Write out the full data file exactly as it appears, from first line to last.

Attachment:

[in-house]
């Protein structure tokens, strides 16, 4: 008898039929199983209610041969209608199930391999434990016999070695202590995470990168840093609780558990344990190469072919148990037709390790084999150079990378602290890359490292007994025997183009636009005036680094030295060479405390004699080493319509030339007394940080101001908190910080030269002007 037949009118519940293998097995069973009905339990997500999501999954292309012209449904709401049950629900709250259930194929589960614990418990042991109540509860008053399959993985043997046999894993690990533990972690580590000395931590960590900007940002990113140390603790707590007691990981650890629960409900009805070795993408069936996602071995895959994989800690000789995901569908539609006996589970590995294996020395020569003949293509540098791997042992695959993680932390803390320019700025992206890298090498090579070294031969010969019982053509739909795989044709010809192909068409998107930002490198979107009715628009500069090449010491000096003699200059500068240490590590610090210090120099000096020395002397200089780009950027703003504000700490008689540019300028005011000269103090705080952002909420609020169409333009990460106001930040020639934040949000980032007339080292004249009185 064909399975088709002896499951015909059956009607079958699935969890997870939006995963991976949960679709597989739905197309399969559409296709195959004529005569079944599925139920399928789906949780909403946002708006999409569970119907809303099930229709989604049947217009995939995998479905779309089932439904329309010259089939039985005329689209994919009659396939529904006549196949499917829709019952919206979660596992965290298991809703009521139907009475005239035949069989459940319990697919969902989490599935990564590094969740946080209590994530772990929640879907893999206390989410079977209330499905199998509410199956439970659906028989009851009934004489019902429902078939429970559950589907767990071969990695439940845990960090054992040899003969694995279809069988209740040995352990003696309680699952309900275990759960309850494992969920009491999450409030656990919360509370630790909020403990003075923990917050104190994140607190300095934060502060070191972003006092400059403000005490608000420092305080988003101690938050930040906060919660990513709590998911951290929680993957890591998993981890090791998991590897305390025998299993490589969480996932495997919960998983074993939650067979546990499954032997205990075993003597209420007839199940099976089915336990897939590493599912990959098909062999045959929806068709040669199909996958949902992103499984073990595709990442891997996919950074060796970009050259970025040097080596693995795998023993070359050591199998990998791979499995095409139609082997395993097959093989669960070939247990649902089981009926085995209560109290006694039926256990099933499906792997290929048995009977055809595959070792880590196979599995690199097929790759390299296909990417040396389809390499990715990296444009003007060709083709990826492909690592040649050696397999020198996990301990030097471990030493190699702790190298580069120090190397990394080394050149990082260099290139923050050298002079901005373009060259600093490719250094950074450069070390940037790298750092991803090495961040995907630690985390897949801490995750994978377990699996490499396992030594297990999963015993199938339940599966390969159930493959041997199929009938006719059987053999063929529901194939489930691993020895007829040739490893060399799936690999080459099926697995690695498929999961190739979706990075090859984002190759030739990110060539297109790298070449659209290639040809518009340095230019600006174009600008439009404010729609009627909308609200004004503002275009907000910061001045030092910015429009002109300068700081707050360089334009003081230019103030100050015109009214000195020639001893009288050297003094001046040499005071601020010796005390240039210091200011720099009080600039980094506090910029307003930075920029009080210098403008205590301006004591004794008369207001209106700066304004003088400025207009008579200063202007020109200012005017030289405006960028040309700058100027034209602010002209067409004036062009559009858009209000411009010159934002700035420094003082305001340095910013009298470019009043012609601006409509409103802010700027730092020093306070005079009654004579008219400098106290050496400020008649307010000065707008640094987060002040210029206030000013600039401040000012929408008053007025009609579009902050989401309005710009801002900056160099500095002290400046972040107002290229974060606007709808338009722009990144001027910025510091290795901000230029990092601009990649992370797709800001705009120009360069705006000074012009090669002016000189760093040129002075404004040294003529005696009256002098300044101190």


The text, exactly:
[in-house]
């Protein structure tokens, strides 16, 4: 008898039929199983209610041969209608199930391999434990016999070695202590995470990168840093609780558990344990190469072919148990037709390790084999150079990378602290890359490292007994025997183009636009005036680094030295060479405390004699080493319509030339007394940080101001908190910080030269002007 037949009118519940293998097995069973009905339990997500999501999954292309012209449904709401049950629900709250259930194929589960614990418990042991109540509860008053399959993985043997046999894993690990533990972690580590000395931590960590900007940002990113140390603790707590007691990981650890629960409900009805070795993408069936996602071995895959994989800690000789995901569908539609006996589970590995294996020395020569003949293509540098791997042992695959993680932390803390320019700025992206890298090498090579070294031969010969019982053509739909795989044709010809192909068409998107930002490198979107009715628009500069090449010491000096003699200059500068240490590590610090210090120099000096020395002397200089780009950027703003504000700490008689540019300028005011000269103090705080952002909420609020169409333009990460106001930040020639934040949000980032007339080292004249009185 064909399975088709002896499951015909059956009607079958699935969890997870939006995963991976949960679709597989739905197309399969559409296709195959004529005569079944599925139920399928789906949780909403946002708006999409569970119907809303099930229709989604049947217009995939995998479905779309089932439904329309010259089939039985005329689209994919009659396939529904006549196949499917829709019952919206979660596992965290298991809703009521139907009475005239035949069989459940319990697919969902989490599935990564590094969740946080209590994530772990929640879907893999206390989410079977209330499905199998509410199956439970659906028989009851009934004489019902429902078939429970559950589907767990071969990695439940845990960090054992040899003969694995279809069988209740040995352990003696309680699952309900275990759960309850494992969920009491999450409030656990919360509370630790909020403990003075923990917050104190994140607190300095934060502060070191972003006092400059403000005490608000420092305080988003101690938050930040906060919660990513709590998911951290929680993957890591998993981890090791998991590897305390025998299993490589969480996932495997919960998983074993939650067979546990499954032997205990075993003597209420007839199940099976089915336990897939590493599912990959098909062999045959929806068709040669199909996958949902992103499984073990595709990442891997996919950074060796970009050259970025040097080596693995795998023993070359050591199998990998791979499995095409139609082997395993097959093989669960070939247990649902089981009926085995209560109290006694039926256990099933499906792997290929048995009977055809595959070792880590196979599995690199097929790759390299296909990417040396389809390499990715990296444009003007060709083709990826492909690592040649050696397999020198996990301990030097471990030493190699702790190298580069120090190397990394080394050149990082260099290139923050050298002079901005373009060259600093490719250094950074450069070390940037790298750092991803090495961040995907630690985390897949801490995750994978377990699996490499396992030594297990999963015993199938339940599966390969159930493959041997199929009938006719059987053999063929529901194939489930691993020895007829040739490893060399799936690999080459099926697995690695498929999961190739979706990075090859984002190759030739990110060539297109790298070449659209290639040809518009340095230019600006174009600008439009404010729609009627909308609200004004503002275009907000910061001045030092910015429009002109300068700081707050360089334009003081230019103030100050015109009214000195020639001893009288050297003094001046040499005071601020010796005390240039210091200011720099009080600039980094506090910029307003930075920029009080210098403008205590301006004591004794008369207001209106700066304004003088400025207009008579200063202007020109200012005017030289405006960028040309700058100027034209602010002209067409004036062009559009858009209000411009010159934002700035420094003082305001340095910013009298470019009043012609601006409509409103802010700027730092020093306070005079009654004579008219400098106290050496400020008649307010000065707008640094987060002040210029206030000013600039401040000012929408008053007025009609579009902050989401309005710009801002900056160099500095002290400046972040107002290229974060606007709808338009722009990144001027910025510091290795901000230029990092601009990649992370797709800001705009120009360069705006000074012009090669002016000189760093040129002075404004040294003529005696009256002098300044101190």